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Stress Relief Techniques
9 Ways to Reduce Stress

Keep a daily log to relieve stress.
Keep a daily log to relieve stress.

A little stress can help provide motivation. It makes people uncomfortable, so they look for ways to reduce or eliminate it. The problem comes when multiple stressful events pile on top of each other.

There is a very famous stress scale. It was designed in 1967 by psychiatrists Thomas Holmes and Richard Rahe. They went through the medical records of over 5,000 patients to see if stressful events increase the risk of illness. They made a list of 43 life events and attached a number to them of 0 to 100. The more stressful something is, the higher the number.

The scale is known as the Social Readjustment Rating Scale (SRRS) or the Holmes Rahe Stress Scale. To use it, you add up all the life change units you're experiencing. The final number indicates your risk of getting ill.

Score below 150: You have only a slight risk of illness, about 30%.
Score of 150-299: Your risk is moderate, about 50%.
Score of 300+: You're at risk of illness, about 80%.

Social Readjustment Rating Scale (SRRS) or the Holmes Rahe Stress Scale

Stress Relief Techniques - 9 Ways to Reduce Stress

Facebook Twitter

Stress Relief Techniques
9 Ways to Reduce Stress

Keep a daily log to relieve stress.
Keep a daily log to relieve stress.

A little stress can help provide motivation. It makes people uncomfortable, so they look for ways to reduce or eliminate it. The problem comes when multiple stressful events pile on top of each other.

There is a very famous stress scale. It was designed in 1967 by psychiatrists Thomas Holmes and Richard Rahe. They went through the medical records of over 5,000 patients to see if stressful events increase the risk of illness. They made a list of 43 life events and attached a number to them of 0 to 100. The more stressful something is, the higher the number.

The scale is known as the Social Readjustment Rating Scale (SRRS) or the Holmes Rahe Stress Scale. To use it, you add up all the life change units you're experiencing. The final number indicates your risk of getting ill.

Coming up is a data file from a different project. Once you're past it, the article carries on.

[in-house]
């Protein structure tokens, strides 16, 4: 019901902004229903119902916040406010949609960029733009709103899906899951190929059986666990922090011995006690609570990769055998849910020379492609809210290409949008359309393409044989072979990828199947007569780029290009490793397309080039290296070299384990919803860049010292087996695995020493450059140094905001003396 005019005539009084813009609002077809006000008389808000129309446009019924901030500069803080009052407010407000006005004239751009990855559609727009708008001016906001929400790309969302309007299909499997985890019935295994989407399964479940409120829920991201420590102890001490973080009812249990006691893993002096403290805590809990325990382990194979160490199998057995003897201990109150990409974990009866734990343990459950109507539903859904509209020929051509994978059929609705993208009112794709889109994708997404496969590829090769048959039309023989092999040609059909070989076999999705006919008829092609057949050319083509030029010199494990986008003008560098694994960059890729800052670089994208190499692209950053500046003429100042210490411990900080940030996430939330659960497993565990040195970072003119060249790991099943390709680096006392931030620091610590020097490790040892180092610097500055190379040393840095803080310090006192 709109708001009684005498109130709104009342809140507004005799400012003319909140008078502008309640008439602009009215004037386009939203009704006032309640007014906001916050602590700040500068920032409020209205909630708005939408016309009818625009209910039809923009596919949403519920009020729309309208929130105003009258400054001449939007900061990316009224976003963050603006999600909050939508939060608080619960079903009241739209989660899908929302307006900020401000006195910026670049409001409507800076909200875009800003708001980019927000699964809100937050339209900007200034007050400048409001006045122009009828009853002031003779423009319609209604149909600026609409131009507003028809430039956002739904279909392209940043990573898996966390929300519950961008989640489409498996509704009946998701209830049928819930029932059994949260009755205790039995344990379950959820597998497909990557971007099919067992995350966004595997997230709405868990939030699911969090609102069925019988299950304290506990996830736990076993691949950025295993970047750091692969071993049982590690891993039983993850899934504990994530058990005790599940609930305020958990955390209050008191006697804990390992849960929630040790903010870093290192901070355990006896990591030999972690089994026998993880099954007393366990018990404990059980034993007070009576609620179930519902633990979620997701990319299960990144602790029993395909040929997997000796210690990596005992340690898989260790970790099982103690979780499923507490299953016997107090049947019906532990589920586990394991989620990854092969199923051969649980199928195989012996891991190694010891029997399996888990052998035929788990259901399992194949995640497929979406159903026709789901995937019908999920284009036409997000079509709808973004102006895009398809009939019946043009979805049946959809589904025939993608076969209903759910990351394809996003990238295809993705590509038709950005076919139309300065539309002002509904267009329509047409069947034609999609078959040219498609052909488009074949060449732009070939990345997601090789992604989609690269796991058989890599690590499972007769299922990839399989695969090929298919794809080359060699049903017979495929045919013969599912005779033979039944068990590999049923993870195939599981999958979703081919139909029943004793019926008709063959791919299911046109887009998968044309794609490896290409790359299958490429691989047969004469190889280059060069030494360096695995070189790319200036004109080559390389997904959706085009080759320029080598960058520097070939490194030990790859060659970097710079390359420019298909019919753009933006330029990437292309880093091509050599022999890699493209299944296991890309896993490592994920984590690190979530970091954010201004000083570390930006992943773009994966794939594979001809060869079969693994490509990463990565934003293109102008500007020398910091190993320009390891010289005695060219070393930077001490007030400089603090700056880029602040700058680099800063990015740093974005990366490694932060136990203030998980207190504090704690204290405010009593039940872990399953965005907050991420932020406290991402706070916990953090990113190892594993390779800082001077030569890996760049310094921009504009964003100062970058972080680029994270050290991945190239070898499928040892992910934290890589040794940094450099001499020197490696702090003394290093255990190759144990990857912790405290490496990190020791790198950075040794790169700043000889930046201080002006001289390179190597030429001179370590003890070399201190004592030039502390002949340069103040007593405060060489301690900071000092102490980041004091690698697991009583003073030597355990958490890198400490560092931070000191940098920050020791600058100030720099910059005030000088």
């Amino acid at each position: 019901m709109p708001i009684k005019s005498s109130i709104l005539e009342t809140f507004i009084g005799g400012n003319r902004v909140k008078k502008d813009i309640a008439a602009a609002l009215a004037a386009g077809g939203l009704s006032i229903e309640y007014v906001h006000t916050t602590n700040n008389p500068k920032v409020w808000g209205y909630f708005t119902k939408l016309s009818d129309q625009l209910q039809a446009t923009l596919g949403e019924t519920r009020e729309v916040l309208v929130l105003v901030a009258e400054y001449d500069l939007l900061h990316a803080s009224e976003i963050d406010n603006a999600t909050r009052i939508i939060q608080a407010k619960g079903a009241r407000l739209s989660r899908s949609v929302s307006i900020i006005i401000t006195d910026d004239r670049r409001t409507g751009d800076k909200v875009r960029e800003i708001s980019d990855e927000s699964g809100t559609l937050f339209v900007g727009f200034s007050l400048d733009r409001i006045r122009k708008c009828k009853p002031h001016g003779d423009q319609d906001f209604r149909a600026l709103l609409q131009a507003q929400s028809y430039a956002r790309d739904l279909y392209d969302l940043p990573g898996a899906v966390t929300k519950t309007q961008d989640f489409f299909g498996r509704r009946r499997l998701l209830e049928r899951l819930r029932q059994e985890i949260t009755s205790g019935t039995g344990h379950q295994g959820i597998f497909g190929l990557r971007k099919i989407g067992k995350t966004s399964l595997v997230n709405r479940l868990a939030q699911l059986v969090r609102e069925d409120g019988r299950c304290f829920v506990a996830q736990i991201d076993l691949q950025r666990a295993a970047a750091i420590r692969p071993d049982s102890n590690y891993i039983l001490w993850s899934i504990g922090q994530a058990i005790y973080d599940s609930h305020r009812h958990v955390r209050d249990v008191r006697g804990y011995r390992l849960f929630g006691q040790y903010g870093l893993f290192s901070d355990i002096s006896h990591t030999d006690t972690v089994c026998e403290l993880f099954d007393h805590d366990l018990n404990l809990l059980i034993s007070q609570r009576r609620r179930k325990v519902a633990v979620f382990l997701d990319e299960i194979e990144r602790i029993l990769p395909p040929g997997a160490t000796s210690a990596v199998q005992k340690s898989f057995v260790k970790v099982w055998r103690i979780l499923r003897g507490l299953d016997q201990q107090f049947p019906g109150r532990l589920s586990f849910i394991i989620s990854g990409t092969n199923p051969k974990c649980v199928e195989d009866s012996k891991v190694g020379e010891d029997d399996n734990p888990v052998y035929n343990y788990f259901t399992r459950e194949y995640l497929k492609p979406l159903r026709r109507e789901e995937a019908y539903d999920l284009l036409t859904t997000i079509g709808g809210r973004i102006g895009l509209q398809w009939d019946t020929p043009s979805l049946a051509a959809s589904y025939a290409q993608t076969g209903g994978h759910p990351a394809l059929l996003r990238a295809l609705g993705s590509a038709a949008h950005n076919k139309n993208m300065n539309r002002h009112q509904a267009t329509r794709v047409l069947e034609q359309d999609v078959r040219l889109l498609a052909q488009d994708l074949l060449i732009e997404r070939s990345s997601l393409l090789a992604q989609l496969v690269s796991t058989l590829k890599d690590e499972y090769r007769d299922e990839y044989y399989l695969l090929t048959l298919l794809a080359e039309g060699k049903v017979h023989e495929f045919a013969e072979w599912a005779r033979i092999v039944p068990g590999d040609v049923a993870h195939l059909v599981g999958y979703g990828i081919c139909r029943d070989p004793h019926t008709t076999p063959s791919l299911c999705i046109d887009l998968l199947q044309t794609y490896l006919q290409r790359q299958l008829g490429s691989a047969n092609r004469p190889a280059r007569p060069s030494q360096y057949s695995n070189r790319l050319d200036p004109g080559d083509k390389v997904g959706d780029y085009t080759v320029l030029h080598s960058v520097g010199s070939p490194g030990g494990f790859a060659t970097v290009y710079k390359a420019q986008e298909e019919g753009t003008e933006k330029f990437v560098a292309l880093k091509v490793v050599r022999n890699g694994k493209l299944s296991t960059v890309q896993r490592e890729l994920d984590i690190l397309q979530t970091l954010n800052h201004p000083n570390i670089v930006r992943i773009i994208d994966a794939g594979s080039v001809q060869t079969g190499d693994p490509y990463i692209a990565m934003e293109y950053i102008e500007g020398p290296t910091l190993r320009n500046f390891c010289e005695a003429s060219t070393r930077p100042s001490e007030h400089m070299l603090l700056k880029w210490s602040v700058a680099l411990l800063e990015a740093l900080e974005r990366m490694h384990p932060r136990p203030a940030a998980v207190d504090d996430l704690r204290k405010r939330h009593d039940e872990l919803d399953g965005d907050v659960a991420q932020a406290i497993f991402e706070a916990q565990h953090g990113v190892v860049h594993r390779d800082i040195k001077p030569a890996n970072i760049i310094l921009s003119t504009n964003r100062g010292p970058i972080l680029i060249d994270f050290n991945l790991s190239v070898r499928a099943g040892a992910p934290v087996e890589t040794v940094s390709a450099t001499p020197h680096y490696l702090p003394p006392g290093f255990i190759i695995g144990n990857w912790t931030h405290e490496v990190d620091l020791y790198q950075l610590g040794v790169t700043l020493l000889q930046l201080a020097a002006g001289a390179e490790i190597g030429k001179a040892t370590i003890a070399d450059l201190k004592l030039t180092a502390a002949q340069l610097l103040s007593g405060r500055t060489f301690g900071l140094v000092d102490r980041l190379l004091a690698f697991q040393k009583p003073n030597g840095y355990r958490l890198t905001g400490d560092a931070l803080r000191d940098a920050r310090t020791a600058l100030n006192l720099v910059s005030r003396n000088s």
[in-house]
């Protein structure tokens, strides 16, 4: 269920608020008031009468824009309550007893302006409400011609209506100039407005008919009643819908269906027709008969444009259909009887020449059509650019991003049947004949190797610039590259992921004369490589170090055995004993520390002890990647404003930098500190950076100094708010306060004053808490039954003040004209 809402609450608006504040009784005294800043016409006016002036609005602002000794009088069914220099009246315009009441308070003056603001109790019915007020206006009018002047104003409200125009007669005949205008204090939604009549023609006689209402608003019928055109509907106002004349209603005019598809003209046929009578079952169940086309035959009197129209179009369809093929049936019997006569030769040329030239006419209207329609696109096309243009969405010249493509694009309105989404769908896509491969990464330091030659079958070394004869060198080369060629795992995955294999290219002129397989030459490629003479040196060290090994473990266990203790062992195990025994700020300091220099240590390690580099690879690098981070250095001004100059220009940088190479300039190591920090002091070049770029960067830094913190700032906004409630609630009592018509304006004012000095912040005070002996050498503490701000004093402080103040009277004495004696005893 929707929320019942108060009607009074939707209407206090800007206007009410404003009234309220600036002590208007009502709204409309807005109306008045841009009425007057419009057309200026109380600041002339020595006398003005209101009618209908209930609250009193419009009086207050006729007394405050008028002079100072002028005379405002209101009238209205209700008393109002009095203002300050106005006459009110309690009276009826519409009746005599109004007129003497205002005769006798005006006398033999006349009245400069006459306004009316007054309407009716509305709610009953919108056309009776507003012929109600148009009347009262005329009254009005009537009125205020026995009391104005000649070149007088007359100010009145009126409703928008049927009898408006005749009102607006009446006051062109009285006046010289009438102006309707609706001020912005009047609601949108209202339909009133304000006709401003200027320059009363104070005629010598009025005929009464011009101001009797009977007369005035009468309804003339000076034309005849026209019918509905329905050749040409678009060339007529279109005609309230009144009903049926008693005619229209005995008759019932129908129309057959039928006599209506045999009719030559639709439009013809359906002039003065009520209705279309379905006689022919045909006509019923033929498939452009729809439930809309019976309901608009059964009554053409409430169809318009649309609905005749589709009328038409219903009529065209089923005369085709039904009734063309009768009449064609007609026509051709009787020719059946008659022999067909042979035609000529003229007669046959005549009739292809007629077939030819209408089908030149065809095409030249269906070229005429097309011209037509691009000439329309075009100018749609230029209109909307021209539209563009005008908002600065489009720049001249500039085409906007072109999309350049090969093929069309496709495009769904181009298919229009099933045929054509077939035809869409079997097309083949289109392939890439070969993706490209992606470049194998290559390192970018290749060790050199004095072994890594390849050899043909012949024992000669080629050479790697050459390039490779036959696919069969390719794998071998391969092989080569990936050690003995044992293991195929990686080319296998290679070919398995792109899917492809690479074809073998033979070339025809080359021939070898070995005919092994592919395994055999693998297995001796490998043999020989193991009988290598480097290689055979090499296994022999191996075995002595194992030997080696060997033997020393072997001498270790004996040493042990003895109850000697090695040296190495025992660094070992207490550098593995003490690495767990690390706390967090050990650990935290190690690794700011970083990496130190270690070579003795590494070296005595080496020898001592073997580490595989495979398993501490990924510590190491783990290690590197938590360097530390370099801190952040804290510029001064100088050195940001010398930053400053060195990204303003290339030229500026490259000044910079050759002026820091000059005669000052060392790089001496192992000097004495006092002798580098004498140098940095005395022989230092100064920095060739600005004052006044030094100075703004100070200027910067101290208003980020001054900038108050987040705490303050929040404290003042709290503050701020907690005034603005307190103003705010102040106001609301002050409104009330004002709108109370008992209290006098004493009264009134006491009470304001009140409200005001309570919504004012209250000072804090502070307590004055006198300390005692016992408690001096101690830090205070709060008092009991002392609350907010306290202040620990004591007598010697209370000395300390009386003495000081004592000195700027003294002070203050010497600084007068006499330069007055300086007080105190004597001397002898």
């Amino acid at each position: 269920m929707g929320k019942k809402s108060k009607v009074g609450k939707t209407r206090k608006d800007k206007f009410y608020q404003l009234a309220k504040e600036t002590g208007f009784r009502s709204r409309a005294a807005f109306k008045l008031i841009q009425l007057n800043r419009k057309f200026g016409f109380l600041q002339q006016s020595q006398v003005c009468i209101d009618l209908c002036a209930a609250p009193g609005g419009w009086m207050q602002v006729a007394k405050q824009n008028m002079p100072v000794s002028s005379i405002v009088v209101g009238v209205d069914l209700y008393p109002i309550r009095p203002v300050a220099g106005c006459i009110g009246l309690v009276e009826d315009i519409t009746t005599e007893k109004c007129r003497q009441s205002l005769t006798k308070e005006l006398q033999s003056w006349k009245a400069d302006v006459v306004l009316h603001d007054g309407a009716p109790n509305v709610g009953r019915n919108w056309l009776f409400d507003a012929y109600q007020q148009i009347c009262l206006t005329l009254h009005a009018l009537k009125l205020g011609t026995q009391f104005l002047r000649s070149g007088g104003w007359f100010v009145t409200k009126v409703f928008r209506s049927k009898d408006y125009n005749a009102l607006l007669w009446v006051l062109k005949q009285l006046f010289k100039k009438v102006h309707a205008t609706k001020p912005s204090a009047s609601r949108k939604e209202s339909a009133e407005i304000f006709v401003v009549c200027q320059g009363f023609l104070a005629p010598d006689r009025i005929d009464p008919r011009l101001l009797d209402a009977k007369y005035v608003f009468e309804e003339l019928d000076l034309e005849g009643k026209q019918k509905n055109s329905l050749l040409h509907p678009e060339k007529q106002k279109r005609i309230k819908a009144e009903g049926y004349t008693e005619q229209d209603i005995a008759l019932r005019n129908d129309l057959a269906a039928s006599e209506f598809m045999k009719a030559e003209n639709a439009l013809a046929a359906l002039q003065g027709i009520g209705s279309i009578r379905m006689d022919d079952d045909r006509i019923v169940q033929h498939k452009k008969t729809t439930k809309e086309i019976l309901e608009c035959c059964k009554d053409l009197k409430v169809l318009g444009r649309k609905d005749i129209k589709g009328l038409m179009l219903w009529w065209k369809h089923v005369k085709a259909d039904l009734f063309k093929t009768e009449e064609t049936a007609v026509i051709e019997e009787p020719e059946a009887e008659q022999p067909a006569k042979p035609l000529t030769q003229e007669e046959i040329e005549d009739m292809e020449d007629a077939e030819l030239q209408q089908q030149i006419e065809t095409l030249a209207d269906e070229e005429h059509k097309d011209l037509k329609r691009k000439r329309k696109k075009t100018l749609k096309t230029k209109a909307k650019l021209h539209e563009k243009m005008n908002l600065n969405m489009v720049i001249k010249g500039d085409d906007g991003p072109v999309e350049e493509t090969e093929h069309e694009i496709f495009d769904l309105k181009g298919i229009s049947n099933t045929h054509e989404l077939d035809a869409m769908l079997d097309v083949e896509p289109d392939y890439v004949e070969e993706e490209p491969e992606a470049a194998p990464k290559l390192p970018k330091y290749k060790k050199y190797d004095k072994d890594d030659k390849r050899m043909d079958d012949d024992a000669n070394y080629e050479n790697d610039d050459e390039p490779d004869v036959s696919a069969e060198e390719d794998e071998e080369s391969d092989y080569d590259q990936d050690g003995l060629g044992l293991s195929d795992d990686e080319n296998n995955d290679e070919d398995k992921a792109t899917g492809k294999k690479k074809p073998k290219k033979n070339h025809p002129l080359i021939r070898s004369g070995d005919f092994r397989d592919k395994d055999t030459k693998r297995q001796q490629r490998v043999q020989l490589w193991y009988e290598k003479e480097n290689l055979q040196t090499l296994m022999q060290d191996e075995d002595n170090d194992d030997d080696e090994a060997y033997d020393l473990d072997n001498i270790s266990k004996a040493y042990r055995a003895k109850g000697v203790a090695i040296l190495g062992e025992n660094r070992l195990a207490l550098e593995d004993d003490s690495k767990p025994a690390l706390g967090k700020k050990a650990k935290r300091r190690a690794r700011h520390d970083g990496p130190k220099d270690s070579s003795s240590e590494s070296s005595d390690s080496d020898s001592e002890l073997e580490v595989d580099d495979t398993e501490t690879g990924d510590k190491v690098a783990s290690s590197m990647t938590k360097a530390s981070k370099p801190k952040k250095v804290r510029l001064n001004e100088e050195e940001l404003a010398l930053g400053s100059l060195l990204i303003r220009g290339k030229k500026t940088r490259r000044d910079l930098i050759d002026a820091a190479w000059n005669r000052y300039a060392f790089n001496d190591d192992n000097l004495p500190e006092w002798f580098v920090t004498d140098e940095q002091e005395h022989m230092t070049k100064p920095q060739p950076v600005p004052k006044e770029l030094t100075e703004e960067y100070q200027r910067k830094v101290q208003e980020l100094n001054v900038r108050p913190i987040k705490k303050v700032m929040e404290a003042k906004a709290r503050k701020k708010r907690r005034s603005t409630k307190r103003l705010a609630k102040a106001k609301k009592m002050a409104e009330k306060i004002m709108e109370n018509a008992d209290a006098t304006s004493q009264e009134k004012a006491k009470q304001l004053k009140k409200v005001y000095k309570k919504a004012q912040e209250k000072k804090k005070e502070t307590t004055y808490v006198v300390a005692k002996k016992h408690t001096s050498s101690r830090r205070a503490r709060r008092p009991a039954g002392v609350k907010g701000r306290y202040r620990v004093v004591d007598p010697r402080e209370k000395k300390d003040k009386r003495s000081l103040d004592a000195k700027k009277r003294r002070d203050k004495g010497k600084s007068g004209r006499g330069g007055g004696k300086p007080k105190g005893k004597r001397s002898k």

Score below 150: You have only a slight risk of illness, about 30%.
Score of 150-299: Your risk is moderate, about 50%.
Score of 300+: You're at risk of illness, about 80%.

Social Readjustment Rating Scale (SRRS) or the Holmes Rahe Stress Scale

Life Event Life Change Units
Death of a spouse 100
Divorce 73
Marital separation 65
Imprisonment 63
Death of a close family member 63
Personal injury or illness 53
Marriage 50
Dismissal from work 47
Marital reconciliation 45
Retirement 45
Change in health of family member 44
Pregnancy 40
Sexual difficulties 39
Gain a new family member 39
Business readjustment 39
Change in financial state 38
Death of a close friend 37
Change to different line of work 36
Change in frequency of arguments 35
Major mortgage 32
Foreclosure of mortgage or loan 30
Change in responsibilities at work 29
Child leaving home 29
Trouble with in-laws 29
Outstanding personal achievement 28
Spouse starts or stops work 26
Beginning or end of school 26
Change in living conditions 25
Revision of personal habits 24
Trouble with boss 23
Change in working hours or conditions 20
Change in residence 20
Change in schools 20
Change in recreation 19
Change in church activities 19
Change in social activities 18
Minor mortgage or loan 17
Change in sleeping habits 16
Change in number of family reunions 15
Change in eating habits 15
Vacation 13
Major Holiday 12
Minor violation of law 11

Several studies have validated the scale and the ratings attached to it. What that means for you is simple. If you're experiencing multiple life stressors, you're much more likely to get sick.

You might notice, several incredibly stressful things seem to be missing from that scale. War, famine and pandemics don't make the list. That doesn't mean they aren't stressful, just that they were beyond the experience of many people, so they couldn't be reliably added.